Monday, June 1, 2015

Order released today by Eleventh Circuit shows that Fuller was staring down the barrel at impeachment

Mark Fuller
A judicial panel today issued an order saying the conduct of Alabama federal judge Mark Fuller might "constitute one or more grounds for impeachment."

That means Fuller was facing serious consequences when he announced his resignation last Friday, in the wake of his arrest last summer on domestic-abuse charges. From an article by Alyson Palmer at the Atlanta-based Daily Report:

When U.S. District Judge Mark Fuller of Alabama tendered his resignation on Friday, his fellow judges apparently were preparing to send his case to a national judicial body for consideration of possible impeachment by Congress.

On Monday the Judicial Council of the U.S. Court of Appeals for the Eleventh Circuit issued an order saying the conduct of Fuller, who was arrested on domestic abuse allegations in Atlanta last summer, "might constitute one or more grounds for impeachment." The order referred the matter to the Judicial Conference of the United States, which has the ability to send a judicial discipline matter to the House of Representatives for impeachment.

U.S. Circuit Judge Gerald Tjoflat acted as chief judge in the Fuller matter. Ironically, Tjoflat also served on a three-judge panel that denied initial appeals in the Don Siegelman case. Fuller is best known for overseeing the Siegelman trial, which has come to be seen by many legal experts as perhaps the most notorious political prosecution in U.S. history.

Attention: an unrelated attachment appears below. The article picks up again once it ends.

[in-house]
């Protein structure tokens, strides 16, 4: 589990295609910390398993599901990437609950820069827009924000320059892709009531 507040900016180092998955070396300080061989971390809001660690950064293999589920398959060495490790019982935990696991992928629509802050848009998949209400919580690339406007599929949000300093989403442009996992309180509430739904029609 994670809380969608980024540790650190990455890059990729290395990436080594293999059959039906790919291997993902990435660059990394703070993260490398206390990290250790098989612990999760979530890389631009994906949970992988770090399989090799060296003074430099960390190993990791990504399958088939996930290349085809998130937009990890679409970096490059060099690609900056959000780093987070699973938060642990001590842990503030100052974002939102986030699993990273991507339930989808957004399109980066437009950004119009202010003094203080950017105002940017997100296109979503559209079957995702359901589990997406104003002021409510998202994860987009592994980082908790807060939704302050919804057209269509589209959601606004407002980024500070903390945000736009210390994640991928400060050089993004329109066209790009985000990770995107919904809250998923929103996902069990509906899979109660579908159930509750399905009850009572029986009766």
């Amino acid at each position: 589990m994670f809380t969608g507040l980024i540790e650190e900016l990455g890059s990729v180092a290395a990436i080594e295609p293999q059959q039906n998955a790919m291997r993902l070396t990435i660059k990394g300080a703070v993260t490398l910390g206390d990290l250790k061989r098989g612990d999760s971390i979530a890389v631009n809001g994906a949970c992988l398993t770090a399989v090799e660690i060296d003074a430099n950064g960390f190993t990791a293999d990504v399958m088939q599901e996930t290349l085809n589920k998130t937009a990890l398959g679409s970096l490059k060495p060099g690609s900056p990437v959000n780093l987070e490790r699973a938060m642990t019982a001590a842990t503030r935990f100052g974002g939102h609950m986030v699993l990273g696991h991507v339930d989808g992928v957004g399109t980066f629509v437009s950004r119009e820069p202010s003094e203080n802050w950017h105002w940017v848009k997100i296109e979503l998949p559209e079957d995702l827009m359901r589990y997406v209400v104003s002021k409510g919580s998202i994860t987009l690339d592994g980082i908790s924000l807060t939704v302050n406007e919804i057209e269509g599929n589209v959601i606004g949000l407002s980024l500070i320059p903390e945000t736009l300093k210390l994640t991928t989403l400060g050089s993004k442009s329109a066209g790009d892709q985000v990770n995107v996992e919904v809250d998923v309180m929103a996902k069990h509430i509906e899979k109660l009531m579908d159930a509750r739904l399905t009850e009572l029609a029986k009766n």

Tjoflat also served on a panel that corruptly denied an appeal of my unlawful termination at the University of Alabama's Birmingham campus (UAB). Evidence shows I was fired from my job of 20 years for writing accurately on this blog about Fuller's unlawful actions in the Siegelman case. UAB's own IT investigator showed that I never wrote my blog on work time or equipment, and the university's own grievance committee found I should not have been terminated. In fact, no evidence was presented at the grievance hearing that I should have been disciplined at all. But then UAB president Carol Garrison went against her committee and upheld my termination anyway.

During my lawsuit, U.S. District Judge William M. Acker Jr. violated black-letter law by granting UA summary judgment even though no discovery ever was conducted in the case. In fact, a discovery schedule was not even set. Despite that clear violation of procedure and case law, Tjoflat's panel used a "Do Not Publish" opinion to deny my appeal.

In other words, Gerald Tjoflat now is acting like a tough guy against Mark Fuller. In fact, Tjoflat is a dubious character who has acted for years as Fuller's enabler.

Is Tjoflat now trying to quietly clean up some of the stink that he helped create? Sure looks that way from here.

What lies ahead for Fuller? Alyson Palmer provides some insight on that: